Two White Rabbits (2015) by Jairo Buitrago

This review was first published in Resource Links Magazine, “Canada’s national journal devoted to the review and evaluation of Canadian English and French resources for children and young adults.” It appears in volume 21.1.

Two White Rabbits

Illustrated by Rafael Yockteng

Buitrago - RabbitsThis review was first published in Resource Links Magazine, “Canada’s national journal devoted to the review and evaluation of Canadian English and French resources for children and young adults.” It appears in volume xxx

“The little girl in this story is travelling with her father, but she doesn’t know where they are going,” begins the dust-jacket description. As a premise, it is “moving and timely,” but the story we are given mostly confuses. A child reader, encountering the first few pages, will view it as a counting book. “When we travel, I count what I see…” are the first words the narrator gives us. The next 6 page-spreads are about counting: animals, birds, “people who live by the tracks,” the clouds… But as a counting book, it is disappointing. First, the narrator counts the animals in the barnyard: four hens, five cows, and the dog who travels with them, but she misses the seven chicks watched over by the hens; second, there are 42 birds in the sky, not the 50 she claims to count. Small things, perhaps, but the sort of detail young readers often grab on to and would find frustrating.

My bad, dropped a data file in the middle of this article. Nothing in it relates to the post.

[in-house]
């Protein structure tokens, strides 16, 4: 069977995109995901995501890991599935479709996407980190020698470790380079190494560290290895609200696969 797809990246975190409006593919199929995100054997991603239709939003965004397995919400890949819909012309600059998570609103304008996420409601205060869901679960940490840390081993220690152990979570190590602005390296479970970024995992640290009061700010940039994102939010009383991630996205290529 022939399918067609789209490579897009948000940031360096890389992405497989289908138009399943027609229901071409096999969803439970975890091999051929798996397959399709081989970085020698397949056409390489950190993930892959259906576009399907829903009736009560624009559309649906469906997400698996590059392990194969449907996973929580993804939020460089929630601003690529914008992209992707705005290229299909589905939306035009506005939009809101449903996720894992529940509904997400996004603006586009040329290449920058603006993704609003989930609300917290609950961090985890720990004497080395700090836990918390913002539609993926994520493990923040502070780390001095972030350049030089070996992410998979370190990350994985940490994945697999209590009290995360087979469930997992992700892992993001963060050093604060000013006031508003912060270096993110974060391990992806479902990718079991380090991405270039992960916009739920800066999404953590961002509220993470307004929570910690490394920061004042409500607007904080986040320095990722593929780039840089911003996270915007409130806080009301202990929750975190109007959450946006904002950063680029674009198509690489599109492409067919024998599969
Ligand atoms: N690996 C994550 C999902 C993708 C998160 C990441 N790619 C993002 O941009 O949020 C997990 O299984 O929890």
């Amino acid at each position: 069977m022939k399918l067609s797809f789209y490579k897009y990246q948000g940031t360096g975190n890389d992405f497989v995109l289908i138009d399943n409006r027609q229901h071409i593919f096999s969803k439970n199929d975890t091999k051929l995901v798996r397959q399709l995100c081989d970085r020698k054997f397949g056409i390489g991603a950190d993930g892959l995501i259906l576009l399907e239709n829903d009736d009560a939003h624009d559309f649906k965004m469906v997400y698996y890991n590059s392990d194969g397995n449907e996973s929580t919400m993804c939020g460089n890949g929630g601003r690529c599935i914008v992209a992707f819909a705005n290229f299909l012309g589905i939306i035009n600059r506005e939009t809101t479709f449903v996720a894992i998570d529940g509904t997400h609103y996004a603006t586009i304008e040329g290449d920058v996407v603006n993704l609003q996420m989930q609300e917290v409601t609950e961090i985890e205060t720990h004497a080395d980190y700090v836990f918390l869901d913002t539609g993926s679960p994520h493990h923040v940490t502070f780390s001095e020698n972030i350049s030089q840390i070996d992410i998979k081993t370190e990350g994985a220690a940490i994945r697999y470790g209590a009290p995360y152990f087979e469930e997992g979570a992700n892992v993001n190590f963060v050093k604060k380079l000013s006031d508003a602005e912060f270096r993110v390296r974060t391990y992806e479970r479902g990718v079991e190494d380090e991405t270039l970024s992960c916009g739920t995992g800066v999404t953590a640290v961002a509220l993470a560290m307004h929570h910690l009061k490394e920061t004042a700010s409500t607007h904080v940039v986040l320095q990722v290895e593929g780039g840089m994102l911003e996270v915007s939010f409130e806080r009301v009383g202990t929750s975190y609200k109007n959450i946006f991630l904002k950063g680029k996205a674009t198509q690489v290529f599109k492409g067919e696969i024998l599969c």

The destination-less travel, combined with the expressive illustrations of migrant workers, creates a powerful sense of unease (obviously intentional) and manages to synthesize very successfully the child’s experience of trust in her father with the insecurity of their flight. The soldiers that appear in both the text and illustrations, though, bring up questions that would perhaps be better to have answered. With neither a “whither” nor a (perhaps more important) “why” to the journey, there is too great a sense of troubling confusion. The father and daughter spend some time with a boy and his grandmother, who give the girl two white rabbits along with pitying glances as they leave. So in the end, the girl has “two white rabbits” to count… and we are no closer to knowing anything about their story.